The dog is not a dishonest animal; they do not commit to trickery. The signs and clues a dog shows you are the gospel of what that dog is in that moment, that snapshot in time. Imagine having a long conversation asking a thousand questions of a person who physically can’t lie to you or evade any of your inquiries. Think of the information to be learned! That is kind of how a person can look at reading a dog. If your asking the right question, he’s giving you the right answer, you just have to see it when it happens. Those answers come from your observations in the dogs behavior from their drive state and active/reactive response to stimuli. Like many dog training topics, this can be hard to put to words in a way that you truly get your point across. It’s much easier in person to do an action as a helper and say to the handler, “Did you see that?” and be able to explain it in that environment. Being able to see something answers so many questions. How many of us have seen a dog do something in training, and we never had to ask the handler what they’ve been doing at home? We didn’t have to, the dog told us, because we saw it. A dog can be read in two ways; visually and audibly. Physically and behaviorally the dog will give clues. These may include but are not limited to eye contact or lack of, avoidance, head position, ear position, mouth position, teeth showing/not showing, hackling, tail carry, feet position, posture, speed of movement, direction of movement, reactions and actions, timing, intensity, etc. Audibly the dog can bark high or low, or not at all. The pitch of the bark will change, the speed will change along with the consistency. The type of bark, growl, or vocalization will change depending upon the drive and what stimuli is being responded to either positively or negatively. Through these observations the dog will display if they are in defense, aggression, prey, or fight and to what level. By reading them correctly and acting/reacting accordingly, the dog may be steered or directed through the work along a guideline path to achieve the desired end result. It may be corrected with a single action or many actions. It might not need corrected at all but simply reinforced. The behavior or desired end result being sought is where this guided action ends if read correctly.
In closing, walk through these words with me; use your imagination how your senses fire as you work through and read this situation:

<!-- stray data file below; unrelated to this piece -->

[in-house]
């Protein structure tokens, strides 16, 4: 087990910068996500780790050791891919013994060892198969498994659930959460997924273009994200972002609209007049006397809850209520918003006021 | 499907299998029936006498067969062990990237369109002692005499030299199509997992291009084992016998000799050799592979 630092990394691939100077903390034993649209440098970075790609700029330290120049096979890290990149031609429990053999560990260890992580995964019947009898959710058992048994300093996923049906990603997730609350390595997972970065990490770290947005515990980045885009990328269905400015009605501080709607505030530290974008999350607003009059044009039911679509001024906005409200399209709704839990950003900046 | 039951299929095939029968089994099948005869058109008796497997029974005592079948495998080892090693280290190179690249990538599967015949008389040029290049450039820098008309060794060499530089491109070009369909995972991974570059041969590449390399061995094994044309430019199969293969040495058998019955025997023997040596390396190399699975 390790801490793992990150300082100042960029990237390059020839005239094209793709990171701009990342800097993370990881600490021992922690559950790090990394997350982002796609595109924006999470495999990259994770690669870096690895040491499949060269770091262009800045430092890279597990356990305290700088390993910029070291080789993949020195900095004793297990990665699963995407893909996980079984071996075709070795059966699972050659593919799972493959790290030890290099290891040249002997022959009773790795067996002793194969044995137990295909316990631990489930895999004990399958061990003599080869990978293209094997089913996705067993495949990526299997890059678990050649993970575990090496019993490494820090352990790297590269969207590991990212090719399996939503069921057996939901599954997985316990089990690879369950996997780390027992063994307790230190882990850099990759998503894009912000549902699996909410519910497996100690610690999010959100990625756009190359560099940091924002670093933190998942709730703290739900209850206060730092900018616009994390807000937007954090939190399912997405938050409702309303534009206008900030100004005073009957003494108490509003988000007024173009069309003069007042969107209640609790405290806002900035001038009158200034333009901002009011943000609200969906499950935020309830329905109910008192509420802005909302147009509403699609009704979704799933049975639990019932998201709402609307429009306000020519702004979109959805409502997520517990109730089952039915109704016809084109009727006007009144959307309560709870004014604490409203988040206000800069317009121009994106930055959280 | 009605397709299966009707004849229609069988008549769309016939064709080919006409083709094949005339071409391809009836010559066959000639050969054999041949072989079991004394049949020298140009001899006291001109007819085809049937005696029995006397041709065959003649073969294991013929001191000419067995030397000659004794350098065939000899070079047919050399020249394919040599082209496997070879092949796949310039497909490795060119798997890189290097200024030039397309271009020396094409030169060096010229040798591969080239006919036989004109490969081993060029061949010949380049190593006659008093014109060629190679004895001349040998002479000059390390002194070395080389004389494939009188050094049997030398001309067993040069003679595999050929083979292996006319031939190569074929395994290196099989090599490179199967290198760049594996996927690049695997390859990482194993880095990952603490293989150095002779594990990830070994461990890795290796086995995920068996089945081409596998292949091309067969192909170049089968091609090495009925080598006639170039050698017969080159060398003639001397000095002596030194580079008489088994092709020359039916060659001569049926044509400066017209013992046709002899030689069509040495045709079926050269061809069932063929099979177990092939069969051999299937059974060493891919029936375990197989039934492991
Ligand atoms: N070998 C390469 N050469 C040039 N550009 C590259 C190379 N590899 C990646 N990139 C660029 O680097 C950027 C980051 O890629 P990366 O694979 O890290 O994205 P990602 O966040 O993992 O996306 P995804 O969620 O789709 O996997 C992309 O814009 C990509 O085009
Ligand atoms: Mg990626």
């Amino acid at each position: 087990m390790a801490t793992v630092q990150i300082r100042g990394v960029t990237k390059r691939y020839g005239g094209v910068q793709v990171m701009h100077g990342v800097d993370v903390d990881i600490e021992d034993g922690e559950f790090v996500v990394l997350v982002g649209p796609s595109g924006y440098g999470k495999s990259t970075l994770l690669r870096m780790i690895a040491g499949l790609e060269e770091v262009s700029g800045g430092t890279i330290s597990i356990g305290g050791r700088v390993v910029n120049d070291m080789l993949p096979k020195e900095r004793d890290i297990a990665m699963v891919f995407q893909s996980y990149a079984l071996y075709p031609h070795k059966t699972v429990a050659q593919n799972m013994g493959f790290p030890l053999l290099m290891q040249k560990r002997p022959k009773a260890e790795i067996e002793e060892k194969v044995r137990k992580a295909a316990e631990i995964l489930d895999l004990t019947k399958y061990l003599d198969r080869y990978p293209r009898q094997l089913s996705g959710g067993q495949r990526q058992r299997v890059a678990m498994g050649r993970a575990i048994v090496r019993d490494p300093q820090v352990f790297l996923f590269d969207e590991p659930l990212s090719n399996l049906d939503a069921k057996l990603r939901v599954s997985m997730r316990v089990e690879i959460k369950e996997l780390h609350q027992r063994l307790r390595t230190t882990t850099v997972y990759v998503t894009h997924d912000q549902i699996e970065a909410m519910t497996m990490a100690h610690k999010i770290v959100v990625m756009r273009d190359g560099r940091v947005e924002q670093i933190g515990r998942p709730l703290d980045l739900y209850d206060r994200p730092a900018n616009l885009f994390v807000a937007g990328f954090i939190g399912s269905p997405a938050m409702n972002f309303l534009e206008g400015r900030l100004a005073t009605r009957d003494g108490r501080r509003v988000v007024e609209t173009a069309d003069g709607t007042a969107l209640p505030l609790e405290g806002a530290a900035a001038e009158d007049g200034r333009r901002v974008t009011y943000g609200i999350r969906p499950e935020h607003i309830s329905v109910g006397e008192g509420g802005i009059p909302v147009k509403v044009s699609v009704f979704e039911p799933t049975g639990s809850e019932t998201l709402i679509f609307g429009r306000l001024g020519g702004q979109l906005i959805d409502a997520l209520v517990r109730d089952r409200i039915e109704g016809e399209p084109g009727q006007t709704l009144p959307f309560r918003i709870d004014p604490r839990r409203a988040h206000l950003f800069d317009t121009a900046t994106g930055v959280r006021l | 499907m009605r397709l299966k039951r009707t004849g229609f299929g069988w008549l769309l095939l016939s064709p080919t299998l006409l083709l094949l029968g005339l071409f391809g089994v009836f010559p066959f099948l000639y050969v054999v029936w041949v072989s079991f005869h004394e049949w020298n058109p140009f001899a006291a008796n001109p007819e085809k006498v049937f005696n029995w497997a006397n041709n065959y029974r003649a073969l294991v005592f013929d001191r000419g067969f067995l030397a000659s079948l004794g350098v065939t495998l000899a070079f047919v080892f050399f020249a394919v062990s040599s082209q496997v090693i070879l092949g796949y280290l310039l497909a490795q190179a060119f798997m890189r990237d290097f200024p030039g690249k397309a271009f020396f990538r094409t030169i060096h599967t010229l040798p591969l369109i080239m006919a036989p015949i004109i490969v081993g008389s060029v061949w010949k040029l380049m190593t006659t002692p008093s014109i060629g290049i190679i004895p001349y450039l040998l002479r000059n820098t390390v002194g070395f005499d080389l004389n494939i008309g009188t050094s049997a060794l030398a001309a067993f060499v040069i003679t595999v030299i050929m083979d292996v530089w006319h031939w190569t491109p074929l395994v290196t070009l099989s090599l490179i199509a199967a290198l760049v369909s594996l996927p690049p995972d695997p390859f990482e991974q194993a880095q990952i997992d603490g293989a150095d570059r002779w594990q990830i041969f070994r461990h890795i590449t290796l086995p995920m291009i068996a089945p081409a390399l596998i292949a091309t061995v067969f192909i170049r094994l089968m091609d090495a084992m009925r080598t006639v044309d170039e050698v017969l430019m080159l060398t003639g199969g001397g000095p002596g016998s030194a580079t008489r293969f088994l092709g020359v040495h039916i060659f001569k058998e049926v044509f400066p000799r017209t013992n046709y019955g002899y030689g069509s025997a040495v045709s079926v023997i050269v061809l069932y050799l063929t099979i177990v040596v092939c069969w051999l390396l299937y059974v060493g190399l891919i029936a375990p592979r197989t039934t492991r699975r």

The helper goes into the work with a gameplan. He knows this dog and remembers from the past sessions. Working on the bark and hold-powerful barking-intensity-clarity-seriousness. That’s what we want. Not too high, under control. He begins the work stepping from around the blind, making eye contact with the dog as it nears approach, and immediately sizes up the dog’s state as the dog’s posted up by the handler and comes to a stop before him. The dog views the helper, locks eye contact back and shows excitement building. The head comes up, the tail rises and sways side to side. Pulling into the lead the feet are restless, the mouth changes. The crack of the whip and a pass auf initiates his actions against the helper with forward barking. The helper reads the dog and how well it is responding to his movements, he continues them. The dog is tracking him, wanting to come forward, restrained, but wanting to encounter. The helper wants the focus to continue, he promotes it. The helper steps side to side slowly at first, sleeve motionless against the leg, with head lowered as if to stalk the dog, and moves closer, watching how the dog watches him. There are two hunters in this game of no prey. He shows presence to the dog and tries to increase drive to get more power from the dog; and the dog gives it. Easy, he thinks, as he backs it down ever so slightly….not too much now, yes, that’s perfect. Strong, controlled. Keep doing what you’re doing he thinks. Closer now the helper inches straight forward; slowly moving the sleeve into the front, a revier command is heard over the back of the dog. Barking is more rhythmic now, done in a way that the dog feels he’s controlling the actions of the helper. Forward, powerful, throwing the bark at the helper, pounding the feet into the ground in pace with the barking. If he just keeps that barking he will win. The helper is under his spell now, drawn in like a tractor beam. Getting very close now, line is slack, powerful barking, great intensity, slightly slower helper movements to try not to make the dog dependant or too high, looking away slightly from the dog, letting the dog win. Continued barking, powerful, strong. Close enough to get dirty now, but he isn’t. Sustained. Confident. Barking hard. That’s my boy, doing good, stay on me. Neutral to the handler and the approach of the training Judge….now! now! now! The voice inside says…..